There are specific corridors (sometimes called ‘bubbles’) of travel opening up. Our data for example shows an increase in flights between the US and China, and the US and South Korea.
News sources confirm this concept with nations like Denmark, New Zealand, Australia, and Germany all discussing opening up travel between their respective countries.Second, Apple agrees with me! Apple and Google have published data that uses activity on their map apps to gauge how many people are traveling. As you can see, (according to Apple’s data) the Danes are driving almost as much as they were before the crisis started! And in general, people in Germany are moving around at a much higher rate than people in Spain
By the time you read this, there’ll probably be loads more .And my suggestion that face masks will be the next fashion trend, at least when traveling, seems more true now that
GAP has announced they’re going to sell them in stores next to their jeans.
As more and more lockdowns kicked in, you can see the % of those booking flexible fares dropped, most likely because they’re more costly, sometimes as much as 170% more expensive. This shows how the traditional “flexible” fare doesn’t work for travelers, and how that’s even truer in this crisis. When I look at the data for our own
FlexiPerkproduct - where you pay an add on of just 10% for a guaranteed 80% refund, we’ve seen a big increase in bookings. Indeed,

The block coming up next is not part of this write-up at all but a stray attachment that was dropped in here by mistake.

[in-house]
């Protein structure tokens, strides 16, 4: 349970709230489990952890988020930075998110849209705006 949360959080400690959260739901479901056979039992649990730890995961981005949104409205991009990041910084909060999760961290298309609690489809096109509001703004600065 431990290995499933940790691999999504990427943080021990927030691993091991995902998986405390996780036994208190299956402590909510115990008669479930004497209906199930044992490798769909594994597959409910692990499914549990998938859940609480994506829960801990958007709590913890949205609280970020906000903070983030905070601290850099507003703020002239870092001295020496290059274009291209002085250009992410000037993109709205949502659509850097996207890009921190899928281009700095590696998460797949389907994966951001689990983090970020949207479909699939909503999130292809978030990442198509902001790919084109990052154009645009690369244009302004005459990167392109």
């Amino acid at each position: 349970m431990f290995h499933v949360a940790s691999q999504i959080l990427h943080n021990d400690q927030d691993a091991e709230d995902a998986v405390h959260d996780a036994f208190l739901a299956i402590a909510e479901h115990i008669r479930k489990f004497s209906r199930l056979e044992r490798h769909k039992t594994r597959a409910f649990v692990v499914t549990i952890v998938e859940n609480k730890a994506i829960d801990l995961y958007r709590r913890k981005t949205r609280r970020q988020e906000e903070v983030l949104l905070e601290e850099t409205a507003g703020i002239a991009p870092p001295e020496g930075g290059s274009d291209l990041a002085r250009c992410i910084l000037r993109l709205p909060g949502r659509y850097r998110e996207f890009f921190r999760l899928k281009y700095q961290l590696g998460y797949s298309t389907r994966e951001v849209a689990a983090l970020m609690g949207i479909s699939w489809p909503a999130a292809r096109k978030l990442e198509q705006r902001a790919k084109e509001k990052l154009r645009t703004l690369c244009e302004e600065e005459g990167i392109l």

FlexiPerktrips contribute over 5x (2.8% up to 15.28%) more of our total bookings than back in March.
This shows shows that travelers want simple and affordable, flexible options, and when they get them, they increasingly use them.
Great news for my predictions, and even better for the environment. There are promising signs that governments are trying to capitalize on the COVID-19 situation to have a sustained positive impact on our environment. Angela Merkel has said as much, and the
French government’s bailout of Air France stipulates that they must stop running flights on domestic routes with a train option.
Airports (and hopefully the public), will be able to check that everyone is keeping their distance and know how long it takes to check into a flight. The very fact that this technology is being implemented tells us that the distances between us at airports are going to be longer. And longer distances means longer queues. That may not mean longer wait times as airlines look to implement contactless boarding, but it seems logical that a 2km line will take longer than a 200m one. For now, you probably won’t feel this too much when traveling as the number of people actually out on the road is very small.
If you’re looking for more information on travel during the COVID-19 pandemic right now, do make sure to check out our